In one of her last interviews before the Tuscon shootings, Rep. Gabrielle Giffords spoke with the recently launched The Daily (video here). Naturally, since she was speaking with an iPad-only newspaper, the topic of the interview centered on the Congresswoman's use of her iPad to keep in touch with her constituents, stay abreast of news, and have her essential documents and speeches readily available. "I really encourage people to think about investing in [an iPad]," Giffords says at the end of the segment.
The notable point of the interview wasn't the iPad conversation, it was that The Daily repackaged the footage after the shootings, splicing in police cars, boundary tape, and encouraging quotes from Giffords' husband to frame the discussion in light of the shootings. What results is video of a Congresswoman talking about her iPad, juxtaposed with editing that tried to connect the conversation directly to the Tuscon event.
"The Daily's biggest video feature on what is, essentially, its first day, is cringe worthy," wrote Fast Company's' Tyler Gray. "In the same way that the app has married features of a digital publication with that of a print one, it's also married elements of commercialism with actual news." Politico's Ben Smith also noted "quite the synergy" between using Gifford's increased exposure to praise the iPad. His post was succinctly titled, "Gabby Giffords, iPad Spokeswoman."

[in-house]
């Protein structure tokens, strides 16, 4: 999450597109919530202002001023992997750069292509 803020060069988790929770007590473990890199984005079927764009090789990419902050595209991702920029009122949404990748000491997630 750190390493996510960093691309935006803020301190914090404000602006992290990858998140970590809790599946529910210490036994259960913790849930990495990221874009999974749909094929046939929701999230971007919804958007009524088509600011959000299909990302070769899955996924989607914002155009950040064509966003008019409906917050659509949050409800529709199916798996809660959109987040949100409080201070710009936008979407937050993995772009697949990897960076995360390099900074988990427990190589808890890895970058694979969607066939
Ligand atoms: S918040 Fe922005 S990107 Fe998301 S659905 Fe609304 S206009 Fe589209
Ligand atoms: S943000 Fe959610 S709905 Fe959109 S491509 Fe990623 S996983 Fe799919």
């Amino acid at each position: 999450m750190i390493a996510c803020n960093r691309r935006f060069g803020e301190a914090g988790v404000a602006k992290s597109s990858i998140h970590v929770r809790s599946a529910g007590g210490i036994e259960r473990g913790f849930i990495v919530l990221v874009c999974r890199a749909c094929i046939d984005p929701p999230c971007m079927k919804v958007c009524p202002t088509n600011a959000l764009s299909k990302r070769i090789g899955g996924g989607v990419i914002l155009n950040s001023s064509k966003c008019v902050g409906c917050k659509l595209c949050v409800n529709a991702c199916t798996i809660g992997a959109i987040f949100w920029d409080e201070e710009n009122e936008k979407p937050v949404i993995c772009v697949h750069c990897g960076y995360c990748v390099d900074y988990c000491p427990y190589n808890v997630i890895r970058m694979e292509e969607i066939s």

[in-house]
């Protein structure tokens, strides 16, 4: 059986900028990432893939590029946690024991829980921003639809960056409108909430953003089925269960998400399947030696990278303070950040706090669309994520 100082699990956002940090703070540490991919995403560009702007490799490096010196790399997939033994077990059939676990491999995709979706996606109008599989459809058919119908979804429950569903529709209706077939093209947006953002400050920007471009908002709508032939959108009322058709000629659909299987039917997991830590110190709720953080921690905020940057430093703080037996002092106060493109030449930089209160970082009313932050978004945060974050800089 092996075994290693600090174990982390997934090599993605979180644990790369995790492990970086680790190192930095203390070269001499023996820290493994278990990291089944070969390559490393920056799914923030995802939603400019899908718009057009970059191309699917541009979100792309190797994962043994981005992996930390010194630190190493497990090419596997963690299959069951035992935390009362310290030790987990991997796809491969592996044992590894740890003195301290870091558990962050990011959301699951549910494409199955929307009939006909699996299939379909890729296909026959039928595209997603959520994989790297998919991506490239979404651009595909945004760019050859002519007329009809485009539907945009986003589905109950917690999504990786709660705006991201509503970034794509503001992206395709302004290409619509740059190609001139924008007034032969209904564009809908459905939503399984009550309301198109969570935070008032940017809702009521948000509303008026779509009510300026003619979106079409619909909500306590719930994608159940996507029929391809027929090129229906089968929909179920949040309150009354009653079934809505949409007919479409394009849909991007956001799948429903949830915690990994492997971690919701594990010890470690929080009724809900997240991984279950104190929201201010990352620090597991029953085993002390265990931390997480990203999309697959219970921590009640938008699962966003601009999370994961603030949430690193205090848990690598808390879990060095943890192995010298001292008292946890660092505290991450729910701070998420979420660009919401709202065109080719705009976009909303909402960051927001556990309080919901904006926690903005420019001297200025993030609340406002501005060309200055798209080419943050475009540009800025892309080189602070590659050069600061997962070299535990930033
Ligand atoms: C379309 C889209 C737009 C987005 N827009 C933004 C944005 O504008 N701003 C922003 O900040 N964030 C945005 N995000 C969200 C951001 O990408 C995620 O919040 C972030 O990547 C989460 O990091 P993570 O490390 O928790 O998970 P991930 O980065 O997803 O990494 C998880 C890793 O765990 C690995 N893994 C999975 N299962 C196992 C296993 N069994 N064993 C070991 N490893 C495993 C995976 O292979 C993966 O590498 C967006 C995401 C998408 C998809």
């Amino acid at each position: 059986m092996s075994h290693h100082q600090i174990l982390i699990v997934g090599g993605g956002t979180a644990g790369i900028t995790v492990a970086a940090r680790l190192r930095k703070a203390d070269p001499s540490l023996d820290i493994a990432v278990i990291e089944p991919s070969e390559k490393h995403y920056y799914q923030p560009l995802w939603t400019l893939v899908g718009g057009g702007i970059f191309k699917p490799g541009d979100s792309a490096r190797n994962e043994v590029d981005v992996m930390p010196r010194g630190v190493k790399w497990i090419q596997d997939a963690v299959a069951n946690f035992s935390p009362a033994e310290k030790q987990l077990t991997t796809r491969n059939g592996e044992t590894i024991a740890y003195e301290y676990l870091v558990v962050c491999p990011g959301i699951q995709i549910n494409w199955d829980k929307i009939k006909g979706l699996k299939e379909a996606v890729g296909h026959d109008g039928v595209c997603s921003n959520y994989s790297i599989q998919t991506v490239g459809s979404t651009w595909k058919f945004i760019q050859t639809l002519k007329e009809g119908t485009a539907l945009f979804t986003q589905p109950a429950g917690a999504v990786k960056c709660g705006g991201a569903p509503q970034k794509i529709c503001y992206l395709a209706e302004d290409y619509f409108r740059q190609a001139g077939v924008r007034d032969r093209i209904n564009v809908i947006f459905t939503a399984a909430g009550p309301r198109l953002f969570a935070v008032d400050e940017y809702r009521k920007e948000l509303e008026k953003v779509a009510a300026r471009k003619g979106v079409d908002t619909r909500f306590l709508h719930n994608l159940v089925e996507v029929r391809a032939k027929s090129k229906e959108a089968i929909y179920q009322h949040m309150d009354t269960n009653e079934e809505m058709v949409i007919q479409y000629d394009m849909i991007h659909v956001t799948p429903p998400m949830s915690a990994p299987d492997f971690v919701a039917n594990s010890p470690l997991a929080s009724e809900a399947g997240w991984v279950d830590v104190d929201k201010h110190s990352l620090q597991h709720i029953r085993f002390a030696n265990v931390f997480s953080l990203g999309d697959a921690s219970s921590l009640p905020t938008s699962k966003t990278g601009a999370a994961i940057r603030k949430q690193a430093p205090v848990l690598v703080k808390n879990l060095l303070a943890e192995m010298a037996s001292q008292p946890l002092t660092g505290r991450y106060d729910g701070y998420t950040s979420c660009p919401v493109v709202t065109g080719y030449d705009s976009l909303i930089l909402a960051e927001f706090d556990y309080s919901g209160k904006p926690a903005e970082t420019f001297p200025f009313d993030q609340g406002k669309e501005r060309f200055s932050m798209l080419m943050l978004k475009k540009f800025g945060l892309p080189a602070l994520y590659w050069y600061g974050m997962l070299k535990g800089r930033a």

The Village Voice's Joe Coscarelli was less kind to The Daily. "To do [this] on day two, and with packaging that could be described as inexpert, sympathy-wise, comes across as a tasteless reach for publicity, trading on a name that is exponentially more popular than it was when the spot was filmed, but not less self-promotional," he observed. "It's not that the story isn't interesting or true, but it's still enough to trigger a wince and a cringe."
This article is from the archive of our partner The Wire.